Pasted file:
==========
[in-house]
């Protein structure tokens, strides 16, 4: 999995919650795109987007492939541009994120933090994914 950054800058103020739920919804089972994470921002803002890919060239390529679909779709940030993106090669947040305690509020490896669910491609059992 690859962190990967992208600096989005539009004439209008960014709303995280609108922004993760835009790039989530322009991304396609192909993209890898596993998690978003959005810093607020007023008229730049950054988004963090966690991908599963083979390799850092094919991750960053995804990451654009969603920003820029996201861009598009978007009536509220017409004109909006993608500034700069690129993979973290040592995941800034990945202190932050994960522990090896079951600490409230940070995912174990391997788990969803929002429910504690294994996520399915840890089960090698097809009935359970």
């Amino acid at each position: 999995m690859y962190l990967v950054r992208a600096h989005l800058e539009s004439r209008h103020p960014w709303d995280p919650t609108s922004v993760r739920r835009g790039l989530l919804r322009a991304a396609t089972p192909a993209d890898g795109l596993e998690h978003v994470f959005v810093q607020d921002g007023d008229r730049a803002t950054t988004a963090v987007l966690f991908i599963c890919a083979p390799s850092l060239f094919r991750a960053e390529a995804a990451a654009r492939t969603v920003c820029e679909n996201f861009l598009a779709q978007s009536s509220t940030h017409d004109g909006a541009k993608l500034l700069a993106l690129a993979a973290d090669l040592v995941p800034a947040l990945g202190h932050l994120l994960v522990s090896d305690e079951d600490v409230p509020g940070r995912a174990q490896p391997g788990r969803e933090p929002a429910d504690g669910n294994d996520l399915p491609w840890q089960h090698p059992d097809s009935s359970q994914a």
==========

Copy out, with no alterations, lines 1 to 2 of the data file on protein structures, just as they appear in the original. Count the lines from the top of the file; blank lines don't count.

[in-house]
């Protein structure tokens, strides 16, 4: 999995919650795109987007492939541009994120933090994914 950054800058103020739920919804089972994470921002803002890919060239390529679909779709940030993106090669947040305690509020490896669910491609059992 690859962190990967992208600096989005539009004439209008960014709303995280609108922004993760835009790039989530322009991304396609192909993209890898596993998690978003959005810093607020007023008229730049950054988004963090966690991908599963083979390799850092094919991750960053995804990451654009969603920003820029996201861009598009978007009536509220017409004109909006993608500034700069690129993979973290040592995941800034990945202190932050994960522990090896079951600490409230940070995912174990391997788990969803929002429910504690294994996520399915840890089960090698097809009935359970």